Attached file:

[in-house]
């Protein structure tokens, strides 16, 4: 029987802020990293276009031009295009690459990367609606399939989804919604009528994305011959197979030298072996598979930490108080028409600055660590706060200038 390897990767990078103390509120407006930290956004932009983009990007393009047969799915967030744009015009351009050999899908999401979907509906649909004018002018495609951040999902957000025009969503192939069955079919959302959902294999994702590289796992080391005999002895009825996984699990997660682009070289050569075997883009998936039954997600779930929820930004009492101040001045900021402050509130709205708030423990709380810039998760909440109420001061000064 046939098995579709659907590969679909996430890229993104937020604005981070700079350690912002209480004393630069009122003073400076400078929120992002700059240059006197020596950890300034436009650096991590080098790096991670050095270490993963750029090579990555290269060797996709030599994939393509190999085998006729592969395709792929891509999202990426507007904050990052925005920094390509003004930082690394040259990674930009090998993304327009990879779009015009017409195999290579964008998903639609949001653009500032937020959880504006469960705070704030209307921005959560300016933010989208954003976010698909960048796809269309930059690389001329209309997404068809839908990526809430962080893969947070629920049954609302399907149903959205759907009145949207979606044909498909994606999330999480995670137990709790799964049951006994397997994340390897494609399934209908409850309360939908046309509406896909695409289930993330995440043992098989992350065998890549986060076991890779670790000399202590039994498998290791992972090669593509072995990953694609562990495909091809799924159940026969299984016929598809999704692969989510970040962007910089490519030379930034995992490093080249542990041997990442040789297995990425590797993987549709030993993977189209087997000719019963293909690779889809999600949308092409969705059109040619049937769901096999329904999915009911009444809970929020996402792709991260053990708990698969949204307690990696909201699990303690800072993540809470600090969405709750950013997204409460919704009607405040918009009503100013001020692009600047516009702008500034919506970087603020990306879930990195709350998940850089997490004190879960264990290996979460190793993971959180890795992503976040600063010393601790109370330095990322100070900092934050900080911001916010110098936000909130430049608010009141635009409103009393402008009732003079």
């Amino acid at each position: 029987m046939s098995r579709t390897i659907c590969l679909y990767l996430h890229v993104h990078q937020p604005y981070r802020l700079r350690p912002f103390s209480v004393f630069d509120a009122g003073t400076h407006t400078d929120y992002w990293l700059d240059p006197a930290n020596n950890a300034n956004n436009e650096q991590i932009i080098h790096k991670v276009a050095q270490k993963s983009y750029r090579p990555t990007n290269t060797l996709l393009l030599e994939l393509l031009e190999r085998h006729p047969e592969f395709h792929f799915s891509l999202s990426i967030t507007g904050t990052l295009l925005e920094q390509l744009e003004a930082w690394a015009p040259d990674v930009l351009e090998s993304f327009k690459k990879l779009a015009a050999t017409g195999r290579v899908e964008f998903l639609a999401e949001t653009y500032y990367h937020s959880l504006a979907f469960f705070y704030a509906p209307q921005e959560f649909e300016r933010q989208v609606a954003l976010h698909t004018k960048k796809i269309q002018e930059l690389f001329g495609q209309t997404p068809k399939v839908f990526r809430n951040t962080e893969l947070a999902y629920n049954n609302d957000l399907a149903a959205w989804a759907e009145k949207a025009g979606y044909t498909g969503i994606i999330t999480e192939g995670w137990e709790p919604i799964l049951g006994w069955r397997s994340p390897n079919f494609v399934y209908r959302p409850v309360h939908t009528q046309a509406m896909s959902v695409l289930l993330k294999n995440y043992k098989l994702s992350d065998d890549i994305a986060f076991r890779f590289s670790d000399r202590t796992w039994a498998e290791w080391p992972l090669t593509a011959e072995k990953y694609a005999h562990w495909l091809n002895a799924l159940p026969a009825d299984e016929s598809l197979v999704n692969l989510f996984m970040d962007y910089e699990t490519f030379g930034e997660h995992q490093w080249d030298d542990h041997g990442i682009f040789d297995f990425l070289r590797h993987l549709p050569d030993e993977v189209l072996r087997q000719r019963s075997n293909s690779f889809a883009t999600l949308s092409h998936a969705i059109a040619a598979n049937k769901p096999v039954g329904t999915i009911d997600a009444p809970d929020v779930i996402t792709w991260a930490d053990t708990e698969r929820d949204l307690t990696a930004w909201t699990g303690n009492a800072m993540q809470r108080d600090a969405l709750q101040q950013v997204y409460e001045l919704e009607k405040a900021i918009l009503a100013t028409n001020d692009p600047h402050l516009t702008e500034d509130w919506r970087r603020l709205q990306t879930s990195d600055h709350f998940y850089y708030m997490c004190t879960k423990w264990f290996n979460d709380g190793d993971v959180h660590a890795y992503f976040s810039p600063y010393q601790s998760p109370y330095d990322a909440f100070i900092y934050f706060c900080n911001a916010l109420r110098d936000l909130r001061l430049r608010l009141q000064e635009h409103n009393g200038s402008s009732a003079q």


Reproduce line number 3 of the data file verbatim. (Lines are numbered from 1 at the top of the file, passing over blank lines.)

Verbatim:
């Amino acid at each position: 029987m046939s098995r579709t390897i659907c590969l679909y990767l996430h890229v993104h990078q937020p604005y981070r802020l700079r350690p912002f103390s209480v004393f630069d509120a009122g003073t400076h407006t400078d929120y992002w990293l700059d240059p006197a930290n020596n950890a300034n956004n436009e650096q991590i932009i080098h790096k991670v276009a050095q270490k993963s983009y750029r090579p990555t990007n290269t060797l996709l393009l030599e994939l393509l031009e190999r085998h006729p047969e592969f395709h792929f799915s891509l999202s990426i967030t507007g904050t990052l295009l925005e920094q390509l744009e003004a930082w690394a015009p040259d990674v930009l351009e090998s993304f327009k690459k990879l779009a015009a050999t017409g195999r290579v899908e964008f998903l639609a999401e949001t653009y500032y990367h937020s959880l504006a979907f469960f705070y704030a509906p209307q921005e959560f649909e300016r933010q989208v609606a954003l976010h698909t004018k960048k796809i269309q002018e930059l690389f001329g495609q209309t997404p068809k399939v839908f990526r809430n951040t962080e893969l947070a999902y629920n049954n609302d957000l399907a149903a959205w989804a759907e009145k949207a025009g979606y044909t498909g969503i994606i999330t999480e192939g995670w137990e709790p919604i799964l049951g006994w069955r397997s994340p390897n079919f494609v399934y209908r959302p409850v309360h939908t009528q046309a509406m896909s959902v695409l289930l993330k294999n995440y043992k098989l994702s992350d065998d890549i994305a986060f076991r890779f590289s670790d000399r202590t796992w039994a498998e290791w080391p992972l090669t593509a011959e072995k990953y694609a005999h562990w495909l091809n002895a799924l159940p026969a009825d299984e016929s598809l197979v999704n692969l989510f996984m970040d962007y910089e699990t490519f030379g930034e997660h995992q490093w080249d030298d542990h041997g990442i682009f040789d297995f990425l070289r590797h993987l549709p050569d030993e993977v189209l072996r087997q000719r019963s075997n293909s690779f889809a883009t999600l949308s092409h998936a969705i059109a040619a598979n049937k769901p096999v039954g329904t999915i009911d997600a009444p809970d929020v779930i996402t792709w991260a930490d053990t708990e698969r929820d949204l307690t990696a930004w909201t699990g303690n009492a800072m993540q809470r108080d600090a969405l709750q101040q950013v997204y409460e001045l919704e009607k405040a900021i918009l009503a100013t028409n001020d692009p600047h402050l516009t702008e500034d509130w919506r970087r603020l709205q990306t879930s990195d600055h709350f998940y850089y708030m997490c004190t879960k423990w264990f290996n979460d709380g190793d993971v959180h660590a890795y992503f976040s810039p600063y010393q601790s998760p109370y330095d990322a909440f100070i900092y934050f706060c900080n911001a916010l109420r110098d936000l909130r001061l430049r608010l009141q000064e635009h409103n009393g200038s402008s009732a003079q």